Extended producer responsibility (EPR) for packaging is heating up in state capitals across the US, both from environmental groups and plastic producers.
Extended producer responsibility (EPR) for packaging is heating up in state capitals across the US, both from environmental groups and plastic producers. The essential function of EPR is to shift the cost of packaging disposal from consumers to the companies that produce the products. It is a policy that signals major changes in the waste system and an economy-wide transition, as nearly every piece of packaging in stores would be covered under EPR.
However, this idea has been hijacked by plastic producers, big consumer brands, and companies that want to burn plastics rather than reduce it.Ineffective EPR bills, mainly those pushed by industry, will delay action on plastic reduction for years. However, EPR has the potential to be an effective policy tool for preventing plastic pollution, improving recycling, decreasing toxic additives, and reducing greenhouse gas emissions – if the legislation includes specific requirements.Beyond Plastics and Just Zero are supporting a model bill that requires:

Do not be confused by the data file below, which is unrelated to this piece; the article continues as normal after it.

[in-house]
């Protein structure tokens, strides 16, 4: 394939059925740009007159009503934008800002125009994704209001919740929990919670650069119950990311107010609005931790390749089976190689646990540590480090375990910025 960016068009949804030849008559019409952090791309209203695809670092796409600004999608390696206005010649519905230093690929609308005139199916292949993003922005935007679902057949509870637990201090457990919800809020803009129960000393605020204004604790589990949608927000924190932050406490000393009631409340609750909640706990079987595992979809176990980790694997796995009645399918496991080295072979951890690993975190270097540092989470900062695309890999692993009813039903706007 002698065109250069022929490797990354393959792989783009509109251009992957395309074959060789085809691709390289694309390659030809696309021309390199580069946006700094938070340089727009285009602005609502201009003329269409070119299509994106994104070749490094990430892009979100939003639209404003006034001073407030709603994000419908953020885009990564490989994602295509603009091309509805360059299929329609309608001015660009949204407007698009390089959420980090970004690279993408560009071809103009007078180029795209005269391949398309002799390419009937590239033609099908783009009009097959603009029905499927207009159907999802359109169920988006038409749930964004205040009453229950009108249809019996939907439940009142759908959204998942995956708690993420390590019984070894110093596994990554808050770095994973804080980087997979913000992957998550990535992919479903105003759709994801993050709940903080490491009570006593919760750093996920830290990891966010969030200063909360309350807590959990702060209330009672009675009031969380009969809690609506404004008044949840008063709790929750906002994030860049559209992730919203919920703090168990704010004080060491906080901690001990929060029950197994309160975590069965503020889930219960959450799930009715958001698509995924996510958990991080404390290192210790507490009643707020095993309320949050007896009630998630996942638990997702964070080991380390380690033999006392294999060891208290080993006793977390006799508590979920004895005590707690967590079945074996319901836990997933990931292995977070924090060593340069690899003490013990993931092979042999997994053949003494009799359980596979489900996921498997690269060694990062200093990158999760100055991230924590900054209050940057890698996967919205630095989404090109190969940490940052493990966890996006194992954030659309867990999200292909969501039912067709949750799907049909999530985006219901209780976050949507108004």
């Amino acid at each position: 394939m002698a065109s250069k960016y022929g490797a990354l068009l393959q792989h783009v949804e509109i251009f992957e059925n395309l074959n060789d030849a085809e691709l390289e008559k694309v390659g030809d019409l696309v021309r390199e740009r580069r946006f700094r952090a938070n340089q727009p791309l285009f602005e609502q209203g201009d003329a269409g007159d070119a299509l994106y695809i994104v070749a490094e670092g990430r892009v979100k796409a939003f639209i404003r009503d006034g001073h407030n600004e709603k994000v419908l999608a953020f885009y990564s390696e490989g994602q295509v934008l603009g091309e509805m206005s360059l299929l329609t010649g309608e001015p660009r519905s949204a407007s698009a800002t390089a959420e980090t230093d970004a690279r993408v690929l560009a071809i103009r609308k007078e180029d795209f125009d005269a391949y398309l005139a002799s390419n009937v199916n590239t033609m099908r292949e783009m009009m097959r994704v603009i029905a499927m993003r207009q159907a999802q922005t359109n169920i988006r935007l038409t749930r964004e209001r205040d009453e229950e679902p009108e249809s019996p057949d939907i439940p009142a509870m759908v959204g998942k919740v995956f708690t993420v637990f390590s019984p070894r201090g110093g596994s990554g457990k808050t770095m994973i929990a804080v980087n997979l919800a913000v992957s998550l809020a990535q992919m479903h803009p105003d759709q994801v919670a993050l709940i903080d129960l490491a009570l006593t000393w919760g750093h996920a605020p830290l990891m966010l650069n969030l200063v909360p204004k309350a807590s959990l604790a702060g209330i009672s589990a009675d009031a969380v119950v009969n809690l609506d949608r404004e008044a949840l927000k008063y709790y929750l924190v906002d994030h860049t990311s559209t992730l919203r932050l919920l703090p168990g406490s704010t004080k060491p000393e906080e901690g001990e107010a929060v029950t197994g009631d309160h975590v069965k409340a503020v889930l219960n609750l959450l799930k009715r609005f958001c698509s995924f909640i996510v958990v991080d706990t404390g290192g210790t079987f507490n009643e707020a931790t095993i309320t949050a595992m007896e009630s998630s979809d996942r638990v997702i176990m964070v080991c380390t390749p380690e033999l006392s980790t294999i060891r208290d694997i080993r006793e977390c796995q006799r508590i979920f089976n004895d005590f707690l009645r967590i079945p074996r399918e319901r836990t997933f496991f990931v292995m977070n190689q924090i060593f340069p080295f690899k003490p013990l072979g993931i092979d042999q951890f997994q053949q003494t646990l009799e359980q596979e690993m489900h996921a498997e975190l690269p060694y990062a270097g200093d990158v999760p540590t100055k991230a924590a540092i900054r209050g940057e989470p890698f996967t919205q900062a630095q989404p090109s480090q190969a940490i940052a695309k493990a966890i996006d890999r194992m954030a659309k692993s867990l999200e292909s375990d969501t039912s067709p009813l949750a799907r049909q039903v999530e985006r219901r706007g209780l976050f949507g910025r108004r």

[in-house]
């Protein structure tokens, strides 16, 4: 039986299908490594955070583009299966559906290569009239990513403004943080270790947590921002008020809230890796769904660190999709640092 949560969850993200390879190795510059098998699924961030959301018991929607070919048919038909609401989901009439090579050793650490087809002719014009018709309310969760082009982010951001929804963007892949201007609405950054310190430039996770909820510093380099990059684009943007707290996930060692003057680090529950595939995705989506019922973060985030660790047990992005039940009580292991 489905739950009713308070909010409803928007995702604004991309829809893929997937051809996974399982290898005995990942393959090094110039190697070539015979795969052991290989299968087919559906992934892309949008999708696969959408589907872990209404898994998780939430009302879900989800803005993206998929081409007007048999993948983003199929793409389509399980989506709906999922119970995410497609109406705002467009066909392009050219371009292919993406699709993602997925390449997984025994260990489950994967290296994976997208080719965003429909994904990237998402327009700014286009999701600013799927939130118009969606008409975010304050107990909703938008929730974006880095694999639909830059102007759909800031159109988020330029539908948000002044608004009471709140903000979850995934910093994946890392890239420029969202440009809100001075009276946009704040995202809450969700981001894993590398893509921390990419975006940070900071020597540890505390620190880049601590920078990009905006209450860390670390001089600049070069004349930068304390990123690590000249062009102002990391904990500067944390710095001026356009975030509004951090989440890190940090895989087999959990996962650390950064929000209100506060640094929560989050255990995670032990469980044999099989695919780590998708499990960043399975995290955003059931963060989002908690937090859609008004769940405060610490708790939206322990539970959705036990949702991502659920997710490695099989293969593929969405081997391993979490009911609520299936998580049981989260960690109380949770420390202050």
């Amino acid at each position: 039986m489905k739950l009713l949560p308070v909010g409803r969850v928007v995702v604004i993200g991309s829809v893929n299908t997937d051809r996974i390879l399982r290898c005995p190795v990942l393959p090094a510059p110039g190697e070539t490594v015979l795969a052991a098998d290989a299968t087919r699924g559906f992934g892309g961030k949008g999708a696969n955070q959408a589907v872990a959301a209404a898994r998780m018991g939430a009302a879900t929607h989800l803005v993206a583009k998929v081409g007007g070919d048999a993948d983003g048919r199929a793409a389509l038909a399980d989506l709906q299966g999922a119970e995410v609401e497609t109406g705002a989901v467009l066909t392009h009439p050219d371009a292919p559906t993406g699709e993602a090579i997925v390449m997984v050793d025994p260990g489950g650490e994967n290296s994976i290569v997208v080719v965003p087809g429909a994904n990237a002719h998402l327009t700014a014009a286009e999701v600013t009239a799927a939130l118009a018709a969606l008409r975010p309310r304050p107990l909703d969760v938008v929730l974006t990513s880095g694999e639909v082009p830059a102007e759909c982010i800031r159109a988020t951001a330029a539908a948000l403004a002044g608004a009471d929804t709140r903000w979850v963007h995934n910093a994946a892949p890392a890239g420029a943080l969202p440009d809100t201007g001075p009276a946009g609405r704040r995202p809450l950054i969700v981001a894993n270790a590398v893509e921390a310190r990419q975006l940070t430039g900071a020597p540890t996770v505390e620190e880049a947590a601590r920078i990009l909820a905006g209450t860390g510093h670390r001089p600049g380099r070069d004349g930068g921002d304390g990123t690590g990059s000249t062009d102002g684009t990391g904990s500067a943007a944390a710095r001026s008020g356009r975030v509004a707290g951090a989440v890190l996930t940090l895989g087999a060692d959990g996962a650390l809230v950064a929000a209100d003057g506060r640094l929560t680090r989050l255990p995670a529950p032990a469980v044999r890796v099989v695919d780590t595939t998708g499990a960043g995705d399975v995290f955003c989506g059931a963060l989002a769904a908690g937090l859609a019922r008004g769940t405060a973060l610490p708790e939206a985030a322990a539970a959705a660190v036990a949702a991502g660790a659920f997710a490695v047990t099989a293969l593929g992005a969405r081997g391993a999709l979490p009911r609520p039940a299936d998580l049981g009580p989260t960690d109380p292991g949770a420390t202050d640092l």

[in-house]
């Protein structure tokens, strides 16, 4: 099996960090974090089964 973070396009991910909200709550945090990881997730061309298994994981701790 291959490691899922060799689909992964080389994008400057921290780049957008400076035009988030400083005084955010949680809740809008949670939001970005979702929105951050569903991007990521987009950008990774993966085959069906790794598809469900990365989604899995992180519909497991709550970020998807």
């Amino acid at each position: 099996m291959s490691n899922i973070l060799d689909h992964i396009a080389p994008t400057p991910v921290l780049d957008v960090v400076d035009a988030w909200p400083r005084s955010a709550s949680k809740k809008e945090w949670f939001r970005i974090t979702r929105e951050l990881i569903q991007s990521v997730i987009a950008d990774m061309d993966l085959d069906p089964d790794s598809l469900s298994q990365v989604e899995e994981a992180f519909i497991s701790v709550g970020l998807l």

Packaging to be reduced, refilled or reused by 50% over ten years; toxics in packaging to be reduced; a new revenue source to be established for local governments to invest in waste reduction and recycling programs; chemical recycling to be prohibited in all of its incarnations, materials that cannot be source reduced to be recycled at a 70% rate over ten years.
The bill is designed to move packaging away from single-use plastics, the most common source of pollution and a major contributor to climate change, toward reusable, refillable, and truly recyclable packaging, while funding recycling in municipalities.
Join Judith Enck, Kirstie Pecci, and Peter Blair for a special briefing on the model EPR bill on Wednesday, December 7 at 4pm. We will explain our model and the differences from other packaging proposals being peddled by the packaging industry.
Register for the event here.